Similarly, Minister of Health and the National Council on Health shall determine guidelines that will enable the State Ministries and Local Governments to implement programmes for the appropriate distribution of health care providers and health workers. This includes availability of adequate resources for education and training of healthcare personnel to meet the human resources requirements of the national health system; prescription of a re-certification programme through a system of continuing professional development; identification of shortages of key skills, expertise and competence within the national health system, and prescribe strategies to make up for any shortfall in respect of any skills, expertise and competences; and prescribe strategies for the recruitment and retention of health care personnel within the national health system and from anywhere outside Nigeria.
Addressing the years of persistent industrial disputes bedeviling the health sector, the Act demands serious attention towards resolving industrial disputes in the public sector of Health with zero tolerance for all manner of disputes that result in total disruption of health services delivery in public institutions of health throughout the country; and charges the Minister with 14 days of occurrence to exercise all reasonable measures to normalcy any dispute in the health sector.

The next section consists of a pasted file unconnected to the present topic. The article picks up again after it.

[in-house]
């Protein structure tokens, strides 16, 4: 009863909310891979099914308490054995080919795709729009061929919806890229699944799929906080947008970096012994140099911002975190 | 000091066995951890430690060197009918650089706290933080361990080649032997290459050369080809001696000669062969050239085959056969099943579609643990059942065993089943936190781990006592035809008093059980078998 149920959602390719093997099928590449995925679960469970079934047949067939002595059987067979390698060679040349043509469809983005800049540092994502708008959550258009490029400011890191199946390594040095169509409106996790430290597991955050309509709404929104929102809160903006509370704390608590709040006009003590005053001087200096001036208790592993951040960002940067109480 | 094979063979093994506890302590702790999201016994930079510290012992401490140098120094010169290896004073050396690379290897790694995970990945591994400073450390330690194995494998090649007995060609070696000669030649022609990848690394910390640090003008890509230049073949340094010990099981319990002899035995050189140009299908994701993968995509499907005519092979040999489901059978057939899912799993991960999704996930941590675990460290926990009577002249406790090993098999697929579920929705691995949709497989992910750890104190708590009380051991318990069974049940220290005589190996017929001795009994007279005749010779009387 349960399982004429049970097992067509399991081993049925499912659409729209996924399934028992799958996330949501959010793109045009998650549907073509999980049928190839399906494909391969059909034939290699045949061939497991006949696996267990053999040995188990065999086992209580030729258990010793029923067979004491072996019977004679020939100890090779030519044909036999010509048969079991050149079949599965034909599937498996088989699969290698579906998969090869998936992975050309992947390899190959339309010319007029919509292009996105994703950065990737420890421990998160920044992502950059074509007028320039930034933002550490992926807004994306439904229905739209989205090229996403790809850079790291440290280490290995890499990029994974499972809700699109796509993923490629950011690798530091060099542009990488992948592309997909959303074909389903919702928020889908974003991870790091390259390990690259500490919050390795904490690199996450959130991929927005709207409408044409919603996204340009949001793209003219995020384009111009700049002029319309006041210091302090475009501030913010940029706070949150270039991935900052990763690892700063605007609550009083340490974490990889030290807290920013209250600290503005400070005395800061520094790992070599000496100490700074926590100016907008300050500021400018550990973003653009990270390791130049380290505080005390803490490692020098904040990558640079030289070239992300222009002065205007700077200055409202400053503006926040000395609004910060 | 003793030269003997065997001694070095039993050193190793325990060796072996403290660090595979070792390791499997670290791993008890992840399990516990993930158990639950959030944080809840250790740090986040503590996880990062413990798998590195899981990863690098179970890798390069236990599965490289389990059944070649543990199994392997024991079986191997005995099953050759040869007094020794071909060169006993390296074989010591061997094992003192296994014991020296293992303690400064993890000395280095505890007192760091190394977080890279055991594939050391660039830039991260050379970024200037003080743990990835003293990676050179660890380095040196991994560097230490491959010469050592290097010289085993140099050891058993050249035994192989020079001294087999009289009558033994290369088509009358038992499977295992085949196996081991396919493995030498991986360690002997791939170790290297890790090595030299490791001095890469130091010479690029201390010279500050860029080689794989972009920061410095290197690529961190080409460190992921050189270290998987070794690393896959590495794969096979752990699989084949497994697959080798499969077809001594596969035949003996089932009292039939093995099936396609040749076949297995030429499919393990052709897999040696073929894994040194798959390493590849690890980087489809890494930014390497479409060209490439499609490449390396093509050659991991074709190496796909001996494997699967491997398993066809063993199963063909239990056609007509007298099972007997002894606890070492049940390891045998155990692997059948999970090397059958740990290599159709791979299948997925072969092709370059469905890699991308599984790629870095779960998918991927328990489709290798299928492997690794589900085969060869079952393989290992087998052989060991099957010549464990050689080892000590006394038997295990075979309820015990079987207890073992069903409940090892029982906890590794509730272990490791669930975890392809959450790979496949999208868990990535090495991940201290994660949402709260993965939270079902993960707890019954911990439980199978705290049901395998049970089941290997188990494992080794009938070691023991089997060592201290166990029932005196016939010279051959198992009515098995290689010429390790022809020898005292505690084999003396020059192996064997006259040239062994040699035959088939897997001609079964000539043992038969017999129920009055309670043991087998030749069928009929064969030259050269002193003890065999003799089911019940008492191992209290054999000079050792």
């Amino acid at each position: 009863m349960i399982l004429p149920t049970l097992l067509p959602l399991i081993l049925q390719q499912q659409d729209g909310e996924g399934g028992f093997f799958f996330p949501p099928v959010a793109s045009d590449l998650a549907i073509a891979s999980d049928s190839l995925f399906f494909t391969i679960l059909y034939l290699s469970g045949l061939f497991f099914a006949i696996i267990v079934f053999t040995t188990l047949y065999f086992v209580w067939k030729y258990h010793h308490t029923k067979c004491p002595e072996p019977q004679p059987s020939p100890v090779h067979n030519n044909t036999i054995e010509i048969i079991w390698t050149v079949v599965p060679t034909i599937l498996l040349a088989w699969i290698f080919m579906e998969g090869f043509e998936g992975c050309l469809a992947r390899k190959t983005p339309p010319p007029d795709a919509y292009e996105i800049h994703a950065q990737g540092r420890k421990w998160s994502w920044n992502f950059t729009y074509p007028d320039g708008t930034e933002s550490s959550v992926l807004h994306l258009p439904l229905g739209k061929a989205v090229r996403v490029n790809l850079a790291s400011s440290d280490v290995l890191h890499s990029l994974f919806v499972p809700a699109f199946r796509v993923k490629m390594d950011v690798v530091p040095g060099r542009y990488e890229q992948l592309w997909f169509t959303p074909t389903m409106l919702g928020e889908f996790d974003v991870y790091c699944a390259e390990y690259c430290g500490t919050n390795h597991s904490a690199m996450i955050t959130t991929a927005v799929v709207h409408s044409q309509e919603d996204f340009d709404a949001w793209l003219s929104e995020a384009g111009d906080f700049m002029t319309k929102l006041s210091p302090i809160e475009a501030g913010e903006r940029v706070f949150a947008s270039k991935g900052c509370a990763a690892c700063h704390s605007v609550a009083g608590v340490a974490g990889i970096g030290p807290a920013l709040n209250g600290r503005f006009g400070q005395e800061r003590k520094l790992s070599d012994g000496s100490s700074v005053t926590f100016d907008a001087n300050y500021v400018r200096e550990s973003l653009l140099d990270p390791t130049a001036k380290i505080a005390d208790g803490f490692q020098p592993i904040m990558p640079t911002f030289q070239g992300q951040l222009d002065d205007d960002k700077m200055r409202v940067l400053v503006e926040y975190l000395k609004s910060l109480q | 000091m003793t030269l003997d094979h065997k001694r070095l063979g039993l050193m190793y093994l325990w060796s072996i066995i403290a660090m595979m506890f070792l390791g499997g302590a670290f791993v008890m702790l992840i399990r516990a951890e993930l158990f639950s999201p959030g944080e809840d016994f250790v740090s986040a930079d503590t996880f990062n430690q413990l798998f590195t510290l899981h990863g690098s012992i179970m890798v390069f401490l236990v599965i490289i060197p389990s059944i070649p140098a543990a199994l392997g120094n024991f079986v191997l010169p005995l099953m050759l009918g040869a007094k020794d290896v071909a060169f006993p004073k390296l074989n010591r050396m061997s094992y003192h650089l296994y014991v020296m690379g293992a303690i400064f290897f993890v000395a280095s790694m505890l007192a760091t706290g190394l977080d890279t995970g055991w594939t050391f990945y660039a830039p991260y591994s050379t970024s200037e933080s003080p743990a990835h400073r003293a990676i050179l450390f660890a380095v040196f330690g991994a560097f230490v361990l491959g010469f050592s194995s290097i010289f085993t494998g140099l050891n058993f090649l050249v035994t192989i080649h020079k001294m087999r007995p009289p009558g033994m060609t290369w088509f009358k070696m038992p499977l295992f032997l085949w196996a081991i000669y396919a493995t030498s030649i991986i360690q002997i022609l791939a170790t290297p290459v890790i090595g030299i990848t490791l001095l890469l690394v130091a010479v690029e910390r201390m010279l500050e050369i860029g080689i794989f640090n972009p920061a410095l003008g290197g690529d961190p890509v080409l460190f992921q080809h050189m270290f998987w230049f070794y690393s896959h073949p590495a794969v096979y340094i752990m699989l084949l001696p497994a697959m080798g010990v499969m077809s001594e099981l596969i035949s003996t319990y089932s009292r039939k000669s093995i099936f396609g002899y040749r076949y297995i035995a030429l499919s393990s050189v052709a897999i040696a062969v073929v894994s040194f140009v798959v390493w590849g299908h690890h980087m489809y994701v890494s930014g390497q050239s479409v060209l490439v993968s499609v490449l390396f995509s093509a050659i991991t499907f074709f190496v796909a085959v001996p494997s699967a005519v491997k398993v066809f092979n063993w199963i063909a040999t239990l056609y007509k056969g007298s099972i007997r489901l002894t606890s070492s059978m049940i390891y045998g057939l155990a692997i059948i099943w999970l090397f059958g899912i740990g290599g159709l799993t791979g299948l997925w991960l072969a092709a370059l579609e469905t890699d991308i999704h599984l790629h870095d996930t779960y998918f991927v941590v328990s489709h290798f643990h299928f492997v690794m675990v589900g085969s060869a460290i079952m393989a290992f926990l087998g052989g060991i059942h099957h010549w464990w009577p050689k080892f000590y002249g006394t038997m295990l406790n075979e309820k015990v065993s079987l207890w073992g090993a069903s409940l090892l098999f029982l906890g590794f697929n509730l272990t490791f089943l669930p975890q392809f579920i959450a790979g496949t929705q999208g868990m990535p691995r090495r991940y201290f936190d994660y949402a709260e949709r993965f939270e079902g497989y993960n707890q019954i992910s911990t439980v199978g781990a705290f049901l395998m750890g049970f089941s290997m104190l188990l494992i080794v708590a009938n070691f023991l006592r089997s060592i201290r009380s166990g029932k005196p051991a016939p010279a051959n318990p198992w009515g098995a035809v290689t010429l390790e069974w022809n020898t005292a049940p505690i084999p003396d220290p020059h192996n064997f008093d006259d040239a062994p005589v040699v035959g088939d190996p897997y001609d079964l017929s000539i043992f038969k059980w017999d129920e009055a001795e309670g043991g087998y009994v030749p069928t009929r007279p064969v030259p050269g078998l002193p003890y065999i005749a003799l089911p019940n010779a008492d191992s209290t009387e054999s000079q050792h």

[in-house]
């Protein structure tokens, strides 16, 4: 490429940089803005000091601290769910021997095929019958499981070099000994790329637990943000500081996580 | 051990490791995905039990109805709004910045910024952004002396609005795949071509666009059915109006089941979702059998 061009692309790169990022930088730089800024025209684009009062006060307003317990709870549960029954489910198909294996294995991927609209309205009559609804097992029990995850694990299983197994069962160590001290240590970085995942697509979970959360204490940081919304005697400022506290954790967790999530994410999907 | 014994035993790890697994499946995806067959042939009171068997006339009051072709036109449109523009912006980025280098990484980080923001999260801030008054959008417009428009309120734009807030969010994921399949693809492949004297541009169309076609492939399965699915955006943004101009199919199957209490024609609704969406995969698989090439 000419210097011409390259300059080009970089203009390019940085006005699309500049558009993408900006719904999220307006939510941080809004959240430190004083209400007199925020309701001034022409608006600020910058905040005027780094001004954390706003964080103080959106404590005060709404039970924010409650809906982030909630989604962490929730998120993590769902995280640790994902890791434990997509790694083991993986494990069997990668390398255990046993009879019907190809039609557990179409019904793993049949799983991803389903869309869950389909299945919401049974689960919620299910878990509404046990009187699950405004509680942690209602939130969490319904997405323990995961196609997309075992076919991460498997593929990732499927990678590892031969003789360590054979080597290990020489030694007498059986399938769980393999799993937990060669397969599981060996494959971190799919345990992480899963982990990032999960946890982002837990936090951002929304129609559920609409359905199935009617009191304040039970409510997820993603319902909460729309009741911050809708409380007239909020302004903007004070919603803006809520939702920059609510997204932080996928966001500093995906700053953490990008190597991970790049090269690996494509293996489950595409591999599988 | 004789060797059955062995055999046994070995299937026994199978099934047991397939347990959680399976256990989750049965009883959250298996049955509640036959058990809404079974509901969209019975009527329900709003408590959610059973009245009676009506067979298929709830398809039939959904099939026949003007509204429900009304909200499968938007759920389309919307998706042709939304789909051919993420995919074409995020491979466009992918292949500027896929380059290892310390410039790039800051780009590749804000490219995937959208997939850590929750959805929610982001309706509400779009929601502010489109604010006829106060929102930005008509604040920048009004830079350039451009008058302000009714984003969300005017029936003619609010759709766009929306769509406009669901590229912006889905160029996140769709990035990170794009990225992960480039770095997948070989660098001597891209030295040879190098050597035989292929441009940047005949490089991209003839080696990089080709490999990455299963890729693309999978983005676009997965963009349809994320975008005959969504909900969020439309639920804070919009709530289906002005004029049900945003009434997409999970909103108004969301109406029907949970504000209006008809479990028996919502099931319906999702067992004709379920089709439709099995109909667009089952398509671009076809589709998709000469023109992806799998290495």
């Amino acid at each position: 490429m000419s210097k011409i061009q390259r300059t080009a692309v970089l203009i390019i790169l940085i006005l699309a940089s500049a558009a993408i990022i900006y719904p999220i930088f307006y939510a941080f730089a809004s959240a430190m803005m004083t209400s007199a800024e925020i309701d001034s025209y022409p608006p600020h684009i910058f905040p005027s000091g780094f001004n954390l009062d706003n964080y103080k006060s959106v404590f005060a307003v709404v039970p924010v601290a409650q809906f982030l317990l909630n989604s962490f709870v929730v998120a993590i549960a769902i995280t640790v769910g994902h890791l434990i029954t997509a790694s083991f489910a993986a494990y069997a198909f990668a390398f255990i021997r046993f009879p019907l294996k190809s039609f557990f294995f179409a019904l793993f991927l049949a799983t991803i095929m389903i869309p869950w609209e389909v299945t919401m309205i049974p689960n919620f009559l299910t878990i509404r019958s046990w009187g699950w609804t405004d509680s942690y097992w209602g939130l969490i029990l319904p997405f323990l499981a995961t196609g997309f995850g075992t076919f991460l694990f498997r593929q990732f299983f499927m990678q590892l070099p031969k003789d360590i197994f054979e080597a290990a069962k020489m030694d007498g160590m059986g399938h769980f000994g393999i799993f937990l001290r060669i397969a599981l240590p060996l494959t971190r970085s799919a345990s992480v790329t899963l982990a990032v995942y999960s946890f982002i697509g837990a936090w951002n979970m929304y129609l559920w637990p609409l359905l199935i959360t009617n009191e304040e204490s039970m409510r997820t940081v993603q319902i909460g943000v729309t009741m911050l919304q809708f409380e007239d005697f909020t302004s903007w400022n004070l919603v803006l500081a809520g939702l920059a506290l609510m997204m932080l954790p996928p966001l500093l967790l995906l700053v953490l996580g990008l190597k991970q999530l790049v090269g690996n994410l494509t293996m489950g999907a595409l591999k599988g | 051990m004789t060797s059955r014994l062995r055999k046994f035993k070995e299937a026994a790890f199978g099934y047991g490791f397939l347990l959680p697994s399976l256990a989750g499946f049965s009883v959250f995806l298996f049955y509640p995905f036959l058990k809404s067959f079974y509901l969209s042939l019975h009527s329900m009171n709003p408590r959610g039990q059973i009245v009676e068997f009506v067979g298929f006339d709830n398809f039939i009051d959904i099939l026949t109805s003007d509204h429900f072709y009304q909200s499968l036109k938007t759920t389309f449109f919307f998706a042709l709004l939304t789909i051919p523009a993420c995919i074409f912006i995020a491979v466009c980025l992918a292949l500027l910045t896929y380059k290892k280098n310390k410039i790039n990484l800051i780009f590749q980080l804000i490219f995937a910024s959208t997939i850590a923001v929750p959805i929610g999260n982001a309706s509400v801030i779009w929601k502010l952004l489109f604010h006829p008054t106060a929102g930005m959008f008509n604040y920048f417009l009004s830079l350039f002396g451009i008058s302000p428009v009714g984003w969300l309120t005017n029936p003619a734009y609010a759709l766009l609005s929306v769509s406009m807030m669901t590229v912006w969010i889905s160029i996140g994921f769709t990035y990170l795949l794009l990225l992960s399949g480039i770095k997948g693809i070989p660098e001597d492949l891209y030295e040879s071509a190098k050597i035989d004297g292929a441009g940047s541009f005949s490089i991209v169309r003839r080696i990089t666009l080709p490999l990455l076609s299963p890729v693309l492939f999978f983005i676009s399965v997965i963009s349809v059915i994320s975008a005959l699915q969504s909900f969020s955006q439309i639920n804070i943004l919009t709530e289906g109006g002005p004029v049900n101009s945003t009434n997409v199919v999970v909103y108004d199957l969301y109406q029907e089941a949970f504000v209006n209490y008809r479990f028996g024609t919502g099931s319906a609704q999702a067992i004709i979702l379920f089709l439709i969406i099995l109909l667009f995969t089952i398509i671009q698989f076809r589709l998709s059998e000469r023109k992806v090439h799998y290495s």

Moreover, Nigeria has been reported as a leading country outbound medical tourism in Africa; and overseas medical care has become a fad for public officers and their families at the expense of public funds. The Act bans public officer of the government of the Federation or any part thereof from sponsoring medical check-up, investigation or treatment within and outside the country at public expense except in exceptional cases on the recommendation and referral by the medical board and proper approval by the Minister or the Commissioner of health of the state.
Civil Society Legislative Advocacy Centre (CISLAC) believes the Act contains many positive provisions, which if fully implemented would affect the lives of Nigerian citizens. Therefore, all relevant stakeholders are expected to take advantage of the new Act and bring positive development into the health sector; and ensure full-fledged allocation of the proposed at least 1% oil revenue allocation to the sector. The National Primary Health Care Development Agency owns the fundamental duty to ensure greater accountability and transparency towards judicious utilization of the fund.